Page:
Immigration advocates go on offensive on eve of Trump speech

Republican presidential candidate Donald Trump speaks at a New York City campaign event in June. Trump has been a frequent visitor to Arizona, where he promised to make a major announcement Wednesday on his immigration policy. (Photo by Mike Segar/Reuters)

WASHINGTON – A day before Republican presidential nominee Donald Trump’s scheduled “major immigration speech” in Phoenix, immigration advocates on Tuesday were already denouncing any new policy as a likely repackaging of the same “inhumane” policies.

Trump’s promise of a Mexican-funded border wall and the deportation of all immigrants here illegally have been signatures of his campaign, but he has indicated in recent appearances that he might be softening that approach.

During a recent town hall on Fox News, however, Trump said he still aims to “follow the laws of this country” but that he could soften his previous policies because “we’re not looking to hurt people.” And he said Tuesday night that he will be meeting Wednesday with Mexican President Enrique Pena Nieto.

Trump is scheduled to appear Wednesday night at the Phoenix Convention Center where he has tweeted out to his followers that he will make a major speech on immigration. While few details were available, Democrats on Tuesday were already criticizing any possible policy shift.

Rep. Ruben Gallego, D-Phoenix, said in a conference call with immigration advocates Tuesday that he saw little hope for improvement in Trump’s “simplistic” approach, which Gallego called little more than a “trope appeasing the xenophobic base in the Republican Party.”

Ben Johnson, executive director of the American Immigration Lawyers Association, said those who understand immigration policy sometimes laugh trying to make sense of Trump’s border proposals.

Johnson said the laws that Trump said he wants to follow “are the current source of our problem, so we can’t look to them as our solution,” adding that they are “out of touch with reality.”

He challenged Trump’s claim that current undocumented immigrants would be able to leave and then re-enter legally, saying the few who might qualify for visas would have to wait decades until they can get back into the country.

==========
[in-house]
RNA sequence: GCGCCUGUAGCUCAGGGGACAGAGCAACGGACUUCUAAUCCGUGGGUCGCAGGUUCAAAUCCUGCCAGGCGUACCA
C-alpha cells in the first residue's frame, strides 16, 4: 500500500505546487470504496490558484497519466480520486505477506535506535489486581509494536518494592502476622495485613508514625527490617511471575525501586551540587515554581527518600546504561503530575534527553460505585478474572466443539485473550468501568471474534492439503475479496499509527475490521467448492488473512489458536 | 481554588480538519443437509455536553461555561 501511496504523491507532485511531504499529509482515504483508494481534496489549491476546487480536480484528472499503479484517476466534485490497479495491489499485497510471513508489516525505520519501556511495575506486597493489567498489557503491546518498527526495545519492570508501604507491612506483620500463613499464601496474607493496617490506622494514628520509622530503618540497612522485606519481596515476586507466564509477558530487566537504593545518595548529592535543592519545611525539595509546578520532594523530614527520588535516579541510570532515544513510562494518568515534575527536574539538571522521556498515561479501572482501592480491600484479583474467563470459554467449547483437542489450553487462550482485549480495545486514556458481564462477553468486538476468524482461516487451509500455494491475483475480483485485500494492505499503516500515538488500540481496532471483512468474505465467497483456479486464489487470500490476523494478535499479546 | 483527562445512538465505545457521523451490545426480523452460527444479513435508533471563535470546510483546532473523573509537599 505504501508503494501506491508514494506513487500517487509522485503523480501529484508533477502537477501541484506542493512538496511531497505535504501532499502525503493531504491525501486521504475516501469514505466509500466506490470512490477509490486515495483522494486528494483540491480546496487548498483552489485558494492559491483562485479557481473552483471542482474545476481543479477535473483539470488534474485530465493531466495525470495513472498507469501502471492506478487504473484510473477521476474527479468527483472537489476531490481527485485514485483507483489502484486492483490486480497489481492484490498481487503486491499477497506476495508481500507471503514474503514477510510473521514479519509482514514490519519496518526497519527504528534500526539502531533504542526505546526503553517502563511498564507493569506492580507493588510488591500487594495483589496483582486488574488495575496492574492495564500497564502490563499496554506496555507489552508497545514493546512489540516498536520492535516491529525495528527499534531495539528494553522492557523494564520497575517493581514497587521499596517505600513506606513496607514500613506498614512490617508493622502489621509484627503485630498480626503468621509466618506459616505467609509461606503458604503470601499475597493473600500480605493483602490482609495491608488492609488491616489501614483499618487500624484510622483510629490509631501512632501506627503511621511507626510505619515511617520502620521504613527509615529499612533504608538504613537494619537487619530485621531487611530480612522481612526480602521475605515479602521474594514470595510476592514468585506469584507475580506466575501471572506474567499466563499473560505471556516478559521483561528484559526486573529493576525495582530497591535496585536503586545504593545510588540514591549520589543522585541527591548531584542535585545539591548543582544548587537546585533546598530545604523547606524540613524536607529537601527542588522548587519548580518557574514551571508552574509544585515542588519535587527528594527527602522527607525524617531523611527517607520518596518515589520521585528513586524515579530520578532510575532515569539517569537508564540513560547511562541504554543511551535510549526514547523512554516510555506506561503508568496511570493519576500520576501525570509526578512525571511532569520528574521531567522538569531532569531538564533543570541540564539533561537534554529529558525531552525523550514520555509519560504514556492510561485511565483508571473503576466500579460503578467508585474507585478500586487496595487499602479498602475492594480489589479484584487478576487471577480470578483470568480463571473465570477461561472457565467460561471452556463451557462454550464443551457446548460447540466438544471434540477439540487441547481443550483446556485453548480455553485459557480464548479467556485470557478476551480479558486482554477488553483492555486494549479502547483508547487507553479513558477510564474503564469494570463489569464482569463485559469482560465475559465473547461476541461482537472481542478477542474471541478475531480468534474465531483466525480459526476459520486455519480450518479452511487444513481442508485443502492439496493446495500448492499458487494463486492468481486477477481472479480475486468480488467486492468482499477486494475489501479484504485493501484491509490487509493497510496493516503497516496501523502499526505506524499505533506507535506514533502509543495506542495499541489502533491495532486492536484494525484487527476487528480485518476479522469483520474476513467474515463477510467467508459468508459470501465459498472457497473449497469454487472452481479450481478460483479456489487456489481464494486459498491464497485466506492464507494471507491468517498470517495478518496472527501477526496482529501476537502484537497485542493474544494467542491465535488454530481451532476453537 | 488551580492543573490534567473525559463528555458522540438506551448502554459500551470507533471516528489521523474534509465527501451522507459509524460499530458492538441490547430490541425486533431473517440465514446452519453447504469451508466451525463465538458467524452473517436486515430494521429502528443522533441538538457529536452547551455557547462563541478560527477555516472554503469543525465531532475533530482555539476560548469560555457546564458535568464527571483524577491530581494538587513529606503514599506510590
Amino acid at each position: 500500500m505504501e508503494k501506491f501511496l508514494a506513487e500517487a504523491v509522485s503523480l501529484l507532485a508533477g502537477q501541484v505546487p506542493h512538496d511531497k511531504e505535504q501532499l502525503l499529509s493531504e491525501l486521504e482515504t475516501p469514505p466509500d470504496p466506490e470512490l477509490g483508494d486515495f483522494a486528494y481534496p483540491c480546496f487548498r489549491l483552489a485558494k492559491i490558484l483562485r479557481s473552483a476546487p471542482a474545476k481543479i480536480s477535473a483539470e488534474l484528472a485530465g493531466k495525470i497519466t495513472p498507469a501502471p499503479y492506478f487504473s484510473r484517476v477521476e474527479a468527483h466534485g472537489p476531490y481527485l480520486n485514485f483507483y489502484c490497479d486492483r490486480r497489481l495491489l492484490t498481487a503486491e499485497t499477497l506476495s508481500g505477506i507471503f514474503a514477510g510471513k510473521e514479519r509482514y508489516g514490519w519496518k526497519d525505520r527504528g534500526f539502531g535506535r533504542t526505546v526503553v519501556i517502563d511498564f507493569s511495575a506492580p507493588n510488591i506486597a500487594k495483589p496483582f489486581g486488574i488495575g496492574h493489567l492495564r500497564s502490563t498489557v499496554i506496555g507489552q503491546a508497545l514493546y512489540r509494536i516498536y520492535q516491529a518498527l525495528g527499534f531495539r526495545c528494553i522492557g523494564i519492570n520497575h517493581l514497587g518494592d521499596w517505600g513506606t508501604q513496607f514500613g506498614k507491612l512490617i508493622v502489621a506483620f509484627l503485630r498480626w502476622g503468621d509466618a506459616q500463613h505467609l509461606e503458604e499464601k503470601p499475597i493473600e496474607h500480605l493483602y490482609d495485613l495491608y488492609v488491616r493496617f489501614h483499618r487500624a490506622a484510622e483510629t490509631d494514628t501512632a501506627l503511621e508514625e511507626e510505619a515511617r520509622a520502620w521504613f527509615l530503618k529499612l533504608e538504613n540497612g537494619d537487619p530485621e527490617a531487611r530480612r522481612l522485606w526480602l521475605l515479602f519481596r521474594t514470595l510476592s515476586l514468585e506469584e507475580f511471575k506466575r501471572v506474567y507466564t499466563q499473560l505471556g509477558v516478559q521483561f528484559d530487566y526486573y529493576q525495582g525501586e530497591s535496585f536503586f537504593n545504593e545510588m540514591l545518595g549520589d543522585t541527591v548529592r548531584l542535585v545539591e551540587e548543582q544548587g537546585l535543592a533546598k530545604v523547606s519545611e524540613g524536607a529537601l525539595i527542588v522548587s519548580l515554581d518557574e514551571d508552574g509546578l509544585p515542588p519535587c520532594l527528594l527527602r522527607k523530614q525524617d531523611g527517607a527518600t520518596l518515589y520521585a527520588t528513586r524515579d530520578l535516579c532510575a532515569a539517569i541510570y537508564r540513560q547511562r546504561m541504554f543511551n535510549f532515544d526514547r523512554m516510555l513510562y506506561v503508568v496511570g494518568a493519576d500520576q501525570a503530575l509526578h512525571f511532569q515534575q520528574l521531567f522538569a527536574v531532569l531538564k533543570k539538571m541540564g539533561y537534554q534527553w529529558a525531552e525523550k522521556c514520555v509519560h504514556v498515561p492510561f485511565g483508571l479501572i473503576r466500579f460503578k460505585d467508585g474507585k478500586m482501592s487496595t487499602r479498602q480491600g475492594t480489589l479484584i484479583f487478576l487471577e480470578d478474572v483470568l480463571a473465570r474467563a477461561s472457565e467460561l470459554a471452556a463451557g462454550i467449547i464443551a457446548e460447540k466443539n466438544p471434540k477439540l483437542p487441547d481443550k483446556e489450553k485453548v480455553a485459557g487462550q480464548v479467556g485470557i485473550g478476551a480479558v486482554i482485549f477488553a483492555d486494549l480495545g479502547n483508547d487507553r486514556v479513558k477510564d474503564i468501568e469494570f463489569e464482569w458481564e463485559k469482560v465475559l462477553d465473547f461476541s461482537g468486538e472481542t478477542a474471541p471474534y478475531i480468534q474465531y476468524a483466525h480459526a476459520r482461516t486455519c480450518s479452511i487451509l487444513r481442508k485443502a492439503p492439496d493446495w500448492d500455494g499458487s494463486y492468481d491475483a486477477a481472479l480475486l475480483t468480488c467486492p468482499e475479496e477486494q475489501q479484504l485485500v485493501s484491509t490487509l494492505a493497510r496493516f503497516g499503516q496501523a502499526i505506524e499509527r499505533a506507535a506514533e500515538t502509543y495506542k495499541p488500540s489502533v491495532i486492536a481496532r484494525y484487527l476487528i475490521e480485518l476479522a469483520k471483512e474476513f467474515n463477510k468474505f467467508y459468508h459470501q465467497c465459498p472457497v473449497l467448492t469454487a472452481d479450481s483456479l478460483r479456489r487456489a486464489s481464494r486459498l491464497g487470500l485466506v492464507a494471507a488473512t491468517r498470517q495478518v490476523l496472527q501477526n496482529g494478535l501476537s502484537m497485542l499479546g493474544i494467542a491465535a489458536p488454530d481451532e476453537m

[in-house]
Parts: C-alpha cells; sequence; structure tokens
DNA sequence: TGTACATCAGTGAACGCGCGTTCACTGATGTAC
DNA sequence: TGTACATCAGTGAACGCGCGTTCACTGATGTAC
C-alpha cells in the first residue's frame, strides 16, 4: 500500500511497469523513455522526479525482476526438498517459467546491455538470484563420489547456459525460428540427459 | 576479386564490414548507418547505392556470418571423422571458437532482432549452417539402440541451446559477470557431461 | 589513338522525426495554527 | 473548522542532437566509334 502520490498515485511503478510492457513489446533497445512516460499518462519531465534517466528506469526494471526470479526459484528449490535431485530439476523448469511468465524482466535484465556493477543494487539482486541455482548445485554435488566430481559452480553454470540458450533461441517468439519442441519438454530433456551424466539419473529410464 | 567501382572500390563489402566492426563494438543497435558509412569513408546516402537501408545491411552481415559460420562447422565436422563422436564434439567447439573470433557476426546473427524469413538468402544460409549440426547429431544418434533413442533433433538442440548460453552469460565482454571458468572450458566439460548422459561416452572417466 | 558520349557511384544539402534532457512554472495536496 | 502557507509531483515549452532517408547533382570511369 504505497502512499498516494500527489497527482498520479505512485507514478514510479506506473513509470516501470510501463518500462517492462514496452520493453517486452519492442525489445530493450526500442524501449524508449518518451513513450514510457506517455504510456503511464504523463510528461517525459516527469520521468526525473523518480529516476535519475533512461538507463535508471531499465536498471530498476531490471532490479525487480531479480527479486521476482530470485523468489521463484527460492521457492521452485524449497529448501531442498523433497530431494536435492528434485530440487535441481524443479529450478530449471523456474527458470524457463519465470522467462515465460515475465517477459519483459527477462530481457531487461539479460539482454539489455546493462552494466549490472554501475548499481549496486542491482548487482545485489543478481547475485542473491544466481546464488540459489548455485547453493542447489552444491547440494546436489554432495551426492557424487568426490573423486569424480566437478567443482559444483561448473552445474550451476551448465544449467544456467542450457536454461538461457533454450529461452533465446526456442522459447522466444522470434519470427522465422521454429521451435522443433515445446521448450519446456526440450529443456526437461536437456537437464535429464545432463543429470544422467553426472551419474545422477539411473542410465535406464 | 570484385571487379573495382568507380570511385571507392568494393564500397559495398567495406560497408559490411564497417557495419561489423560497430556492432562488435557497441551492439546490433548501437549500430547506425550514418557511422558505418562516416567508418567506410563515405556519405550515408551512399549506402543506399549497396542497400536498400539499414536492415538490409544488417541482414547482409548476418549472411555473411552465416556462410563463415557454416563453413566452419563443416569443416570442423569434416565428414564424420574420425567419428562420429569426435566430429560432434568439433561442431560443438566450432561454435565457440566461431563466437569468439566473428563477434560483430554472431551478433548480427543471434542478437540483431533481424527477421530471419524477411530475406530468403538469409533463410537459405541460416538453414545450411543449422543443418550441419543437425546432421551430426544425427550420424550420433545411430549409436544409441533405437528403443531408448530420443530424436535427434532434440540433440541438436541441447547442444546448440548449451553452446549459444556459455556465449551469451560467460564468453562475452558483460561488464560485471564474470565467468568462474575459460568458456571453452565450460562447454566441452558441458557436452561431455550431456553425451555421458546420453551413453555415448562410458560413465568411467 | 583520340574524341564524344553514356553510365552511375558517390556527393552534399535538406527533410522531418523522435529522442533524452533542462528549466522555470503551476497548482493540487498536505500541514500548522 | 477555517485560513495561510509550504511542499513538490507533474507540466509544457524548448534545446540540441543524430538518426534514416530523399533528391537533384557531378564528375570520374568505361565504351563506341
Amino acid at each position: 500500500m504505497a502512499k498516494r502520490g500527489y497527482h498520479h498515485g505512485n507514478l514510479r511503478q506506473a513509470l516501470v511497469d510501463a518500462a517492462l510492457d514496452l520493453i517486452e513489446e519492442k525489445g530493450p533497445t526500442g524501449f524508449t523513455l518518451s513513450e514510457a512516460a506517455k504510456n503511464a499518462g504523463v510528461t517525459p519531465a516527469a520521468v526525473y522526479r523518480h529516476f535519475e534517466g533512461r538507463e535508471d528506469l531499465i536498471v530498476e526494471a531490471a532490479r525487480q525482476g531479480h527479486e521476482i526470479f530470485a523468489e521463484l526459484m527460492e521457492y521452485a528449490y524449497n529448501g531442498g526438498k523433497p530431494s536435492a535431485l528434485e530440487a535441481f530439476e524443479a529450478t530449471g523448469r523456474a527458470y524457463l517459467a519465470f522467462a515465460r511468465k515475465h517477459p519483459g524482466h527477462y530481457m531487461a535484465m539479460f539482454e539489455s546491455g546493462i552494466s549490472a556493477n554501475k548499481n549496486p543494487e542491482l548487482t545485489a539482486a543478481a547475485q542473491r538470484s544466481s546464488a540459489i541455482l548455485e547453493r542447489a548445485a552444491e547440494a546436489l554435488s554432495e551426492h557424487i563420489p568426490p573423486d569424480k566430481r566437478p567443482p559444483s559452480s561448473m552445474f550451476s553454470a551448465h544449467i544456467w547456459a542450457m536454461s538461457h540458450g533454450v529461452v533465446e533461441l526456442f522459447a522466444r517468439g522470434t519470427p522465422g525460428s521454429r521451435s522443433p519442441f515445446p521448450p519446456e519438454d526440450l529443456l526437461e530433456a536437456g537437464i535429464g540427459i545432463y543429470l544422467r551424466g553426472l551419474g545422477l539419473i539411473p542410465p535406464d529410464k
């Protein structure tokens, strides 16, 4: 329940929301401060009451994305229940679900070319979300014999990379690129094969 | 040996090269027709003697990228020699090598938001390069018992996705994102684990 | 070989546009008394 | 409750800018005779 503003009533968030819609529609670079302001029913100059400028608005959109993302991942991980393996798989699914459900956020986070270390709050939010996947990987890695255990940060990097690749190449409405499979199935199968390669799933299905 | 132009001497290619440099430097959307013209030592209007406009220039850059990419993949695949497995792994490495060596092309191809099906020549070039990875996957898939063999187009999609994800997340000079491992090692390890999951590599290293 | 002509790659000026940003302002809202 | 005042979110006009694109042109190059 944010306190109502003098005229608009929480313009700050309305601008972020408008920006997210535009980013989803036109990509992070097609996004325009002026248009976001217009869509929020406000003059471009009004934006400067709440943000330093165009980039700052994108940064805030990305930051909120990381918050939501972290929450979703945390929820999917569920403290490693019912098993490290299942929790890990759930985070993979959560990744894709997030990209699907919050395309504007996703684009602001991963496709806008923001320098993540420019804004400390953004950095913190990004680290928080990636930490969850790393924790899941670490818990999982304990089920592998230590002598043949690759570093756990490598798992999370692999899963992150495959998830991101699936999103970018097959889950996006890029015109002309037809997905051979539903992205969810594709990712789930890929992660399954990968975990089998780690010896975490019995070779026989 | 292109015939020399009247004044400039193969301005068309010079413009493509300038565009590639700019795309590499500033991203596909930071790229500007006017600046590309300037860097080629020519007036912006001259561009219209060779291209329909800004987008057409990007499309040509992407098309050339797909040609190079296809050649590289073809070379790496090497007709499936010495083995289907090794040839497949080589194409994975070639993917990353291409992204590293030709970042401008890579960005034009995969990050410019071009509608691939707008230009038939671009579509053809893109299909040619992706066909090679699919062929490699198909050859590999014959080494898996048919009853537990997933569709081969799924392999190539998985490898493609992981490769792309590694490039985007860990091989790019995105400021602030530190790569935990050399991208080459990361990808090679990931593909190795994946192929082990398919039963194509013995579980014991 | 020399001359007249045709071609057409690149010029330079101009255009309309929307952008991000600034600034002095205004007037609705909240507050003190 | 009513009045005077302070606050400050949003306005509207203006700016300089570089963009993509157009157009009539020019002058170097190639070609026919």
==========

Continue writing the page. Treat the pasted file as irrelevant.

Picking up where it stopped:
Alejandra Gomez, the executive director of LUCHA, or Living United for Change in Arizona, pointed to Trump’s calls on his campaign website for mass deportations that would return “all criminal aliens … to their home countries.” That would mean the deportation of thousands of families and people who are the fabric of Arizona, families like hers and thousands of others across the country.

“It’s just irrational conversation based on fear that our community is not going to allow,” Gomez said of the immigration policies.

More than 60 percent of the undocumented population has been in this country for at least a decade, Johnson said. A group with such deep roots in the U.S. would mean Trump’s plan to weed out “bad” immigrants is destined to fail, Johnson said, because it ignores the fact that this is their home.

Even if deportations were possible, they would not be permanent, Gallego said.

“You start deporting these parents and they’ll find a way to get to their kids,” he said.

Trump did not appear to be backing off all of his proposals, tweeting Tuesday that “from day one I said I was going to build a great wall on the southern border, and much more,” before inviting people to watch his Wednesday speech.

And Trump supporters have not backed off of what they see as a need for tougher border policies.

Rep. Trent Franks, R-Glendale, said in a prepared statement from his office Tuesday that “border security and national security are inextricably linked.”

“A porous border is an open invitation to those who wish to harm America, and for too long our borders have been an inviting access point for drug smugglers, human traffickers and potential terrorists,” Franks’ statement said. “Our borders must be secured and every illegal immigrant in the United States must be accounted for.”